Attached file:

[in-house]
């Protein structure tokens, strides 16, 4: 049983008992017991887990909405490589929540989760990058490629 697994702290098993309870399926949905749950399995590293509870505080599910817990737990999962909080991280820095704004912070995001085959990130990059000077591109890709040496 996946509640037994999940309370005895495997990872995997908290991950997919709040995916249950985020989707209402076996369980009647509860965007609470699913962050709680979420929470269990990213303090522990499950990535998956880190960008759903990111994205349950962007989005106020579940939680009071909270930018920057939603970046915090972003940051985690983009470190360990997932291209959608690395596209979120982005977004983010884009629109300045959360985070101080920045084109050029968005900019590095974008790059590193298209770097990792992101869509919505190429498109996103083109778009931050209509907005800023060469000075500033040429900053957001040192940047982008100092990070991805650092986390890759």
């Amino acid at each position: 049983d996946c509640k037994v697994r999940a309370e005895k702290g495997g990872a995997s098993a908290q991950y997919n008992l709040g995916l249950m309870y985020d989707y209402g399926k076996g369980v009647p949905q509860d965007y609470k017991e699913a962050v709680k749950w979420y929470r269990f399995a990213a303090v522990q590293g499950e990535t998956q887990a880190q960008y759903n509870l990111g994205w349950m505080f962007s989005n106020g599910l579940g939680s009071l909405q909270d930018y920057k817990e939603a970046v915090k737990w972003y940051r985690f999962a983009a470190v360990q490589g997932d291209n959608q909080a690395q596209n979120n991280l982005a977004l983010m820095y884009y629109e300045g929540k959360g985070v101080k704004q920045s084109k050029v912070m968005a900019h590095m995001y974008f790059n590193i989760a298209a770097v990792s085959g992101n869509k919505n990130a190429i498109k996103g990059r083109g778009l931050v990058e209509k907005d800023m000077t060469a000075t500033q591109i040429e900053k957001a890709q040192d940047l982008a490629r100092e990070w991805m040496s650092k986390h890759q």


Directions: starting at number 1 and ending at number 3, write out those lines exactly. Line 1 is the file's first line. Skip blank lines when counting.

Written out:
[in-house]
């Protein structure tokens, strides 16, 4: 049983008992017991887990909405490589929540989760990058490629 697994702290098993309870399926949905749950399995590293509870505080599910817990737990999962909080991280820095704004912070995001085959990130990059000077591109890709040496 996946509640037994999940309370005895495997990872995997908290991950997919709040995916249950985020989707209402076996369980009647509860965007609470699913962050709680979420929470269990990213303090522990499950990535998956880190960008759903990111994205349950962007989005106020579940939680009071909270930018920057939603970046915090972003940051985690983009470190360990997932291209959608690395596209979120982005977004983010884009629109300045959360985070101080920045084109050029968005900019590095974008790059590193298209770097990792992101869509919505190429498109996103083109778009931050209509907005800023060469000075500033040429900053957001040192940047982008100092990070991805650092986390890759």
């Amino acid at each position: 049983d996946c509640k037994v697994r999940a309370e005895k702290g495997g990872a995997s098993a908290q991950y997919n008992l709040g995916l249950m309870y985020d989707y209402g399926k076996g369980v009647p949905q509860d965007y609470k017991e699913a962050v709680k749950w979420y929470r269990f399995a990213a303090v522990q590293g499950e990535t998956q887990a880190q960008y759903n509870l990111g994205w349950m505080f962007s989005n106020g599910l579940g939680s009071l909405q909270d930018y920057k817990e939603a970046v915090k737990w972003y940051r985690f999962a983009a470190v360990q490589g997932d291209n959608q909080a690395q596209n979120n991280l982005a977004l983010m820095y884009y629109e300045g929540k959360g985070v101080k704004q920045s084109k050029v912070m968005a900019h590095m995001y974008f790059n590193i989760a298209a770097v990792s085959g992101n869509k919505n990130a190429i498109k996103g990059r083109g778009l931050v990058e209509k907005d800023m000077t060469a000075t500033q591109i040429e900053k957001a890709q040192d940047l982008a490629r100092e990070w991805m040496s650092k986390h890759q």